Monthly Archives: December 2008

Confirmation!

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Mike just after Christmas, he shaved his head for fun since he knows it will be shaved by the doctors anyway.

Mike just after Christmas, he shaved his head for fun since he knows it will be shaved by the doctors anyway.

Yesterday we took my brother to UW Medical Center for an MRI and consultation.  The MRI took about 40 minutes and we then went upstairs to Neuro-Surgery and checked in.  After reviewing the new MRI and the CT from japan, the Chief Resident on Neuro-Surgery there came in to talk to us.  Dr. Patrik Gabikian who seems to be about the same age as me has a good smile and started off asking my brother about his seizure, about any other symptoms (which turned out to be Aura’s that he’d been having for a couple months) and then asked about all sorts of random things.  The serious of questions were purposely designed to establish how his brain was working and establish right/left dominance.

Dr. Gabikian explained that there is an “abnormality” which appears to be a tumor, in the right frontal lobe.  The good news is that my brother is left-brain dominant so language and cognitive functions are fairly safe but it could still affect motor function.  The mass is about 55mm (just over 2 inches) in size and it concentrated but irregularly shaped.

He gave my brother 3 options,

1.) Do nothing and let it go, check it in a few months.

2.) Perform a biopsy to get a diagnosis from pathology, then come back for further treatment.

3.) Skip the biopsy and have surgery to remove as much of the mass as possible and give it to pathology for a diagnosis.

Obviously the doctors recommended option 3 because it means only a single operation, and better chance for diagnosis.  Risk of complication seems about the same and it accelerates the treatment.

After that discussion, we met Cynthia, the Case Nurse/Patient Coordinator that I’d been talking with on the phone to get the appointment and she introduced us to Dr. Daniel Silbergeld, the Attending doctor and head of Neuro-Surgery at UW.  He showed us the MRI and went over the options again, and some details about the surgery itself.  He explained that he only works on Brain tumors, has been doing it for 25 years and said there is no way to know what kind of tumor it is without the pathology tests and as such will not make any guesses about it until pathology results come back approximately 5 days after the surgery.

I got the sense that these 3 people are a VERY good team.  Dr.Silbergeld has extensive experience–apparently he trained the Nuero-Surgeons at Swedish.  He has worked with Cynthia for close to 20 years and Dr. Gabikian seems highly intelligent.  All three have very comforting “bedside manner” but are also very direct.

So my brother has pre-operation appointments totaling 4 hours on Friday 1/2/09, then the actual surgery is scheduled for Tuesday 1/6/09.  UWTV has video available online about a patient who went through this whole process.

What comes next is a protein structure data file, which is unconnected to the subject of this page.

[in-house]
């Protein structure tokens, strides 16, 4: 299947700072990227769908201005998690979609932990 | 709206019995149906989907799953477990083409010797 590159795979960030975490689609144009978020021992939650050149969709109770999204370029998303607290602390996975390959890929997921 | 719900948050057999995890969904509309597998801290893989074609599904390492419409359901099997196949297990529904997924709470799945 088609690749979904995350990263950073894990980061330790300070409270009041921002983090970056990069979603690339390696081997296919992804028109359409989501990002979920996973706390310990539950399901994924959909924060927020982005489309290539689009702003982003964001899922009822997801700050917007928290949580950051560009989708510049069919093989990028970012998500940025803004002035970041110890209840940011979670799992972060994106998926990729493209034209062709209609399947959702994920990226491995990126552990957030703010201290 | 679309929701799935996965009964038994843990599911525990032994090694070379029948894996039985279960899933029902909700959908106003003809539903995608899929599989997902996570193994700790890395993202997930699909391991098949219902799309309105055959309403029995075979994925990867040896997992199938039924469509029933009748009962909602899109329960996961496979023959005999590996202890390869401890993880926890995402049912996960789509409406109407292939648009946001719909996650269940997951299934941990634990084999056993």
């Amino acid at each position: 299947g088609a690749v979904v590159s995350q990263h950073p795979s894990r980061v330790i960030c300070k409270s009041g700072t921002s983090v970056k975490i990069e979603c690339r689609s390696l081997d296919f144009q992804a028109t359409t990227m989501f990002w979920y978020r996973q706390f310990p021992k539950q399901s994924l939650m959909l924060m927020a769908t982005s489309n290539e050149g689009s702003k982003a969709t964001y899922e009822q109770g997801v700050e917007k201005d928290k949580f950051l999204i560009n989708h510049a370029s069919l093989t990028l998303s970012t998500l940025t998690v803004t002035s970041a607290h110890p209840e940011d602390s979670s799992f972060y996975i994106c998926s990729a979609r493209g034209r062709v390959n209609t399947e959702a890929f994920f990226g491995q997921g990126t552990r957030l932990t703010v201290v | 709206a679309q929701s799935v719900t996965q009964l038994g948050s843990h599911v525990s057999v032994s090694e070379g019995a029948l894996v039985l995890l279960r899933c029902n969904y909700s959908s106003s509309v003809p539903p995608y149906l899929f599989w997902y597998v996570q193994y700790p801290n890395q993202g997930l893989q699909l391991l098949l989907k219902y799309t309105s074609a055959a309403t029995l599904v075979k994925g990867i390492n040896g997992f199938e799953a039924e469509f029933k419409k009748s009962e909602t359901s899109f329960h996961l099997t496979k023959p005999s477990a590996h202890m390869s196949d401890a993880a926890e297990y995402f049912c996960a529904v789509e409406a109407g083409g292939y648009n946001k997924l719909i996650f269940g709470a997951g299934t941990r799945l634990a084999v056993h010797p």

http://www.uwtv.org/programs/displayevent.aspx?rID=4129

It’s definitely an advantage to be living so close to UW and Fred Hutchinson

Somewhat related – I found an interesting article about Tumor Paint from Fred Hutchinson, and apparently Dr. Gabikian was one of the researchers who found a technique for illuminating small pieces of cancer cells that the MRI can’t see.

    http://www.fhcrc.org/about/pubs/quest/win07/scorpion.html

Category: cancer

Home For The Holidays (and the Doctors)

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My Brother’s CT film from Japan.  The dark spot is the tumor.  The top of the film is the front of his head (forehead).

My Brother’s CT film from Japan. The dark spot is the tumor. The top of the film is the front of his head (forehead).

My brother’s flight from Japan landed Christmas morning in Seattle.  After doing the Christmas morning thing with Devon’s family we headed back to my parents around lunch time.  He seems in good spirits but he’s in obvious pain, he’s tired, he’s weak.

We played Uno, had some lunch, ate ice cream, tried a rice snack from Japan, and generally hung out around the house.  My brother had his CT scan film from the hospital in Japan so I had to look, and I took a photo.  In the above picture you can see the tumor, it is the large dark area in the upper right corner.  It is up in front near the forehead.

Tomorrow we go in to UW Medical Center in Seattle for an MRI scan.  I’ll be really interested in hearing from the UW doctors about the details of this thing.

More to come as details emerge..

Category: cancer

It Can Happen To You!

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Primary Brain Tumor as illustrated by the National Institute of Health

Primary Brain Tumor as illustrated by the National Institute of Health

I got a THE call last night from my mom.  My brother is officially in bad health.  He’s in Japan right now for vacation, visiting his wife’s family.  Apparently he had a seizure while riding in the car near Nagoya, Japan and after being taken to the hospital a CT scan shows a 2.5” tumor in the brain.  Since he’s a US citizen, and employed in the US, he doesn’t have any health insurance in Japan.  Doctors gave him anti-seizure pills and sent him back (in Japan) for now.

In the meantime, we are trying to get him flights back to Seattle and I’ve placed calls to the Seattle Cancer Care Alliance to discuss anything we can do to help him before he gets back in the country.

The last email I received said that his diaphragm was damaged during the seizure, and my mom mentioned that can’t get out of bed, his muscles are all messed up and he’s in pain.

Update:  Email from my mom says he’s arriving in Seattle from Nagoya, Japan at 6:45am on Christmas day.  I’ll chat with the case nurse at SCCA tomorrow to see what’s next.

Category: cancer
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